• Lecture Notes 10: Neoclassical Growth Model.

  • Lecture Notes 11: Endogenous Growth Models.

  • Lecture Notes 12: RBC Models.

  • Lecture Notes 13: Ramsey Fiscal Policy.

  • Technical Lecture Notes 0: Measure Theory.

  • Technical Lecture Notes 1: Stochastic Dynamic Programming.

  • Technical Lecture Notes 2: Numerical Dynamic Programming.

  • Technical Lecture Notes 3: Continuous Time Stochastic Processes.

  • Technical Lecture Notes 4: Optimization in Continuous Time.

  • Technical Lecture Notes 5: Spectral Analysis.

  • Technical Lecture Notes 6: NIPA.

    Lecture Notes on the Macroeconomics of Uncertainty Shocks: Evidence, Models, and Methods

  • Lecture Notes 1: Motivation and Evidence.

  • Lecture Notes 2: Macroeconomic Models with Uncertainty Shocks.

  • Lecture Notes 3: Solution Methods.

  • Lecture Notes 4: The Econometrics of Uncertainty Shocks.

  • Lecture Notes 5: Applications.

    Notes 1: Motivation and Evidence uses several graphs (pp. 32-37, 39-41, and 49-51) generously shared by Nick Bloom.

    Lecture Notes on Macroeconomics and Financial Frictions

    This set of transparencies are prepared for a graduate class in macroeconomics with financial frictions.

  • Lecture Notes 1: Macroeconomic Models with Financial Frictions.

  • Lecture Notes 2: A Model with Collateral Constraints.

  • Lecture Notes 3: A Model with Costly-State Verification.

  • Lecture Notes 4: A Model with Costly Enforcement.

  • Lecture Notes 5: A Model of Financial Intermediation.

  • Lecture Notes 6: A Model with Explicit Solution.

    An Introduction to Equilibrium Macroeconomics

    This set of lecture notes is an undergraduate class on Macroeconomics taught from an equilibrium perspective. There is more than enough material for a semester course and probably enough for a one year sequence. When I teach this class I pick and choose from those lecture notes. This is work in progress and I will welcome any comments!

  • Lecture Notes on Macroeconomics

    Global Economic History

    This set of lecture notes is the backbone of a course on Global Economic History at Penn.

    I have borrowed material, tables, and figures from many researchers' work as well as received detailed comments from top economists. Among others, I owe either a direct or an indirect debt to Daron Acemoglu, Robert Allen, Mike Dotsey, Mark Koyama, Joel Mokyr, Nathan Nunn, Kevin O'Rourke, and Jim Robinson. I am working on a formal draft of these notes, where I will make all the attributions explicit.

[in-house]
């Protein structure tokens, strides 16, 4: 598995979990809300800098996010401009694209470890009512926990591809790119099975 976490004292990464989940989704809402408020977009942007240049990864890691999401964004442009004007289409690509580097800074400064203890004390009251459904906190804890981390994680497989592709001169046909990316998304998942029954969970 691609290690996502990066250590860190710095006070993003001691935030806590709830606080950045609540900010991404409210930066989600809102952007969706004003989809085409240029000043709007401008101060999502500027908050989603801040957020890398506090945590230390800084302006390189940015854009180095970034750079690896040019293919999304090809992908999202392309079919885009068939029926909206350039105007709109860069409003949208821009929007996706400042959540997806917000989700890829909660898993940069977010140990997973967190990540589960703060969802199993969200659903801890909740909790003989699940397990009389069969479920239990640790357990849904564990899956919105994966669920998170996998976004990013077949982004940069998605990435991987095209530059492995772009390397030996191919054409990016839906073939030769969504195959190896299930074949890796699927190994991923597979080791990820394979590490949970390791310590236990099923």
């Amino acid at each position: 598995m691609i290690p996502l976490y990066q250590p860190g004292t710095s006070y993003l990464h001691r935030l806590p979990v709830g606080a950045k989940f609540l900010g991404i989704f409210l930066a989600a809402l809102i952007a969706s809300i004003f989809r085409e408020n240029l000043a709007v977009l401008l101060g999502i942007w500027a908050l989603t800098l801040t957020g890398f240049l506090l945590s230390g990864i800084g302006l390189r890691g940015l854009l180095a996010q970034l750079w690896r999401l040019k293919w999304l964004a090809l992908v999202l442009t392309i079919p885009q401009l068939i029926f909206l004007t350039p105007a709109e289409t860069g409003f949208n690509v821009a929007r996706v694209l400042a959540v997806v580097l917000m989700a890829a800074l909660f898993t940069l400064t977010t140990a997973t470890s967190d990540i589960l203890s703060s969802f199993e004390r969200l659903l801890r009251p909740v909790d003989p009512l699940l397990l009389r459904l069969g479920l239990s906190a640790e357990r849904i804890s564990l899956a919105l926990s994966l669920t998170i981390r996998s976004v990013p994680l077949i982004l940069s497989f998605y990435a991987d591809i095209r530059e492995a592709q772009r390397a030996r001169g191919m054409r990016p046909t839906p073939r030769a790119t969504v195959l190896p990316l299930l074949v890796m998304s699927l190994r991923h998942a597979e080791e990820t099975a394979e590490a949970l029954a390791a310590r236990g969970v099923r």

Of course, I warmly welcome comments (and the pointing out of errors!).

  • Lecture Notes 0: Empirical Strategies in Economic History

  • Lecture Notes 1: Introduction

  • Lecture Notes 2: Contacts

  • Lecture Notes 3: Malthus: Population and Economic Growth

  • Lecture Notes 4: Geography, Environment, and Climate: the "Real" Real Shocks

  • Lecture Notes 5: Energy: The Mover of Output

  • Lecture Notes 6: Sea Empires

  • Lecture Notes 7: Land Empires

  • Lecture Notes 8: Europe Gets Ahead

  • Lecture Notes 9: Cradle of Modernity

  • Lecture Notes 10: Catching Up, Falling Behind

  • Lecture Notes 11: The Strange Death of Liberal Europe

  • Lecture Notes 12: The Great Depression (currently merged with previous set of lecture notes, to be expanded later).

  • Lecture Notes 13: False Hopes: Communism and Fascism

  • Lecture Notes 14: Les Trente Glorieuses

  • Lecture Notes 15: New Countries: Failures and Successes

  • Lecture Notes 16: Death and Transfiguration (currently merged with lecture notes 14, to be expanded later).

  • Lecture Notes 17: Back to the Future: the Global Recession

    The Political Economy of Early America

  • Lecture Notes 1: Introduction

  • Lecture Notes 2: Pre-Columbian America

  • Lecture Notes 3: The Atlantic World

  • Lecture Notes 4: Slavery and the American Colonization

  • Lecture Notes 5: The Road to Independence: Imperial Reforms and Constitutional Conflicts